New York Knicks 'Hoping Against Hope' to Trade for Rajon Rondo

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New York Knicks 'Hoping Against Hope' to Trade for Rajon Rondo
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Never say the New York Knicks don't have a plan, because they do. It might not be a foolproof plan, or even a half-baked plan, but it's a plan.

How will they implement said plan? Step 1: Hope against hope. Step 2: Repeat Step 1.

That's correct, the Knicks plan on improving their future by—potential tongue-twister incoming—hoping against hope, because hoping against hope is what they hope will get them Rajon Rondo, according to USA Today's Sam Amick:

With all due respect to Anthony's wife, La La Anthony, her recent proclamation that her husband was "definitely" going to re-sign in New York wasn't enough to allay the Knicks' concerns. They know full well that making roster improvements sooner rather than later would increase their chances of Anthony re-signing, meaning the Knicks are known to be on the lookout for a blockbuster-type deal and still are hoping against hope that it involves Boston Celtics point guard Rajon Rondo.

This only sounds familiar because the Knicks have been here before in 2010, when they were left hoping against hope they could sign LeBron James. They signed Amar'e Stouedmire instead.

New York was here again in 2011, when it was hoping against hope it could acquire Anthony at a reasonable price from the Denver Nuggets. Then-Nuggets general manager Masai Ujiri, who had next to no leverage, wound up fleecing the Knicks of four rotation players and this upcoming summer's first-round draft pick instead.

Time and time again we find ourselves saying they're hatching unrealistic plans. It's been a common theme these past few years, and it's become standard practice, specifically with regard to 2015 free agents.

But don't worry. Not only do the Knicks have a plan, they have a backup plan.

Mark L. Baer-USA TODAY Sports
It's plans like these that make you wonder if Anthony will abandon New York.

Rondo, along with LaMarcus Aldridge, Marc Gasol, Roy Hibbert, Tony Parker and Kevin Love, can hit free agency come summer 2015. If all else fails and Rondo is unable to force himself out of Boston and into New York before then, ESPN's Brian Windhorst says the Knicks believe they can sign two of the aforementioned players:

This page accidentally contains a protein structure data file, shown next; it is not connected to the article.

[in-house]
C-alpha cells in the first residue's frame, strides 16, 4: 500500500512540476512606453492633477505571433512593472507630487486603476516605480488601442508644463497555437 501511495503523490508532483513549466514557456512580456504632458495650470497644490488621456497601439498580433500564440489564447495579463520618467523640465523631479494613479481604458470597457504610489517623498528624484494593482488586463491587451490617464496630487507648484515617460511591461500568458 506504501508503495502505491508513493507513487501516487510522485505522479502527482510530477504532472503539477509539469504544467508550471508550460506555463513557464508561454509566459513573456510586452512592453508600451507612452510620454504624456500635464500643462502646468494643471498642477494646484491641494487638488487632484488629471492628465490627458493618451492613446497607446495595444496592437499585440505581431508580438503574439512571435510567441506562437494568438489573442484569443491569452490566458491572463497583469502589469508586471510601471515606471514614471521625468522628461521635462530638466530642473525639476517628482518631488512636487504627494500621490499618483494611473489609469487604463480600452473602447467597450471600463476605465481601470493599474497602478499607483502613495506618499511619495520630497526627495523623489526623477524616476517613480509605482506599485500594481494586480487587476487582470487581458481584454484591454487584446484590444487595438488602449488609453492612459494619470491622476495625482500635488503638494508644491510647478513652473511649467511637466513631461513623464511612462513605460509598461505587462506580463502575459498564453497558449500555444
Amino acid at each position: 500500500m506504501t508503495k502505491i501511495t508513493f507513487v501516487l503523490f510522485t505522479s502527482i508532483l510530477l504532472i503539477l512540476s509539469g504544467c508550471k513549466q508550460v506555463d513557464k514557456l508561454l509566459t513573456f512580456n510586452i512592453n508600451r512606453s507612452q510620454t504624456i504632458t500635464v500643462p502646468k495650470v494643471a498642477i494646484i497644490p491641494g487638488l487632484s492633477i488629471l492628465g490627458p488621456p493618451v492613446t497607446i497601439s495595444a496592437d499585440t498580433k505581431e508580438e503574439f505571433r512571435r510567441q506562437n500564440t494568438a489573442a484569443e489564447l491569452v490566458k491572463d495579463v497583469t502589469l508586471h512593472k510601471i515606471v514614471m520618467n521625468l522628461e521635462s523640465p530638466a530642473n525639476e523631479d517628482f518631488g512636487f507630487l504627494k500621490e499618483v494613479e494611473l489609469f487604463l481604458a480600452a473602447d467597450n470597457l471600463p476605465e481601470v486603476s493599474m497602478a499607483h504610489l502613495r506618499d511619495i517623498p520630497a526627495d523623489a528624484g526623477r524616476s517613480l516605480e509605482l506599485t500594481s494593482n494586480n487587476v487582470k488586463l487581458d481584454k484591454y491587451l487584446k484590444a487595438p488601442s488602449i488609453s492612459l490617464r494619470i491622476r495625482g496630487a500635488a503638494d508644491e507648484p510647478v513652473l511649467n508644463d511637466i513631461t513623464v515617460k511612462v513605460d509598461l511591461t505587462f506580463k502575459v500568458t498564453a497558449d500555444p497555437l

If that fails — and who knows how Rondo will mesh with this Celtics team, it could work well and he could want to stay — the Knicks fully believe they will get one or two of the following in free agency in 2015 when they expect to have large salary-cap space: Kevin Love, LaMarcus Aldridge, Roy Hibbert, Marc Gasol, Tony Parker or Rondo when his contract is up. Under certain circumstances, [LeBron] James himself could be a free agent again that summer.

At least this scheme makes some kind of sense.

There's no guarantee the Knicks land one or two of the 2015 free-agency class' superstars, but they could have the means to make their dream a reality. Whether or not they do is besides the point. It's actually possible compared to their current plan.

Trading for Rondo isn't a realistic option. Amick writes that the Knicks can offer players such as Amar'e Stoudemire and Raymond Felton in any deal. Neither is an assets. The Knicks also don't have convoys of first-round draft picks to offer Celtics general manager Danny Ainge. The soonest they can offer one is 2018, when Boston will presumably be done rebuilding.

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Don't count on Rondo joining the Knicks anytime soon.

As far as enticing assets go, the Knicks have only two things to offer the Celtics: rookie shooting sensation Tim Hardaway Jr. and the willingness to assume Jeff Green's or Gerald Wallace's bloated contracts. Or both. That's it.

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Unless Ainge and the Celtics are interested in cleaning house for 2015 and nothing else, though, the Knicks have basically nothing to offer. The only way this becomes remotely interesting is if Rondo demands a trade to the Knicks and them alone. That could force Ainge to deal with New York. 

Even then, the Celtics could be content with cutting Rondo loose in 2015 or flipping him for whatever another team willing to take him on as a rental would give them. That's how barren of assets New York is.

"People know that Rondo is a big part of our future and that we’re not going to trade him," Ainge told the Boston Globe's Baxter Holmes in November.

The Knicks can only hope against hope that's not true, before hoping against hope that Ainge is feeling crazy, borderline self-destructive generous.

 

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